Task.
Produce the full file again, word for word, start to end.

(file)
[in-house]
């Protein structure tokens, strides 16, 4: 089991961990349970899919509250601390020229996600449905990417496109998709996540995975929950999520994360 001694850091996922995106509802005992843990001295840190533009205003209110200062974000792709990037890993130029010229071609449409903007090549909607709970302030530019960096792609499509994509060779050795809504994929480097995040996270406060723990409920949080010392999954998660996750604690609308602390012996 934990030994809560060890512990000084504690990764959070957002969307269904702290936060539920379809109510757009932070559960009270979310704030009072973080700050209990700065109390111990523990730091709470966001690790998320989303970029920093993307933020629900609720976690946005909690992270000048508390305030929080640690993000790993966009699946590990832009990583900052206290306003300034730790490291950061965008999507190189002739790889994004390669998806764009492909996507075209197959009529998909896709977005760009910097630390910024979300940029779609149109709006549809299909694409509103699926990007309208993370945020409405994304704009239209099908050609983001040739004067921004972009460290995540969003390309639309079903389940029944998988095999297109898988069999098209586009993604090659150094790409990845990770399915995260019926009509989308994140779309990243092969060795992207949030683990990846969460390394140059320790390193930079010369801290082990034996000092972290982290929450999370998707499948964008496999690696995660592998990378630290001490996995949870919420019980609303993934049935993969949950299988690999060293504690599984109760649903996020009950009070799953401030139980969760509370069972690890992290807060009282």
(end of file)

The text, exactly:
[in-house]
């Protein structure tokens, strides 16, 4: 089991961990349970899919509250601390020229996600449905990417496109998709996540995975929950999520994360 001694850091996922995106509802005992843990001295840190533009205003209110200062974000792709990037890993130029010229071609449409903007090549909607709970302030530019960096792609499509994509060779050795809504994929480097995040996270406060723990409920949080010392999954998660996750604690609308602390012996 934990030994809560060890512990000084504690990764959070957002969307269904702290936060539920379809109510757009932070559960009270979310704030009072973080700050209990700065109390111990523990730091709470966001690790998320989303970029920093993307933020629900609720976690946005909690992270000048508390305030929080640690993000790993966009699946590990832009990583900052206290306003300034730790490291950061965008999507190189002739790889994004390669998806764009492909996507075209197959009529998909896709977005760009910097630390910024979300940029779609149109709006549809299909694409509103699926990007309208993370945020409405994304704009239209099908050609983001040739004067921004972009460290995540969003390309639309079903389940029944998988095999297109898988069999098209586009993604090659150094790409990845990770399915995260019926009509989308994140779309990243092969060795992207949030683990990846969460390394140059320790390193930079010369801290082990034996000092972290982290929450999370998707499948964008496999690696995660592998990378630290001490996995949870919420019980609303993934049935993969949950299988690999060293504690599984109760649903996020009950009070799953401030139980969760509370069972690890992290807060009282």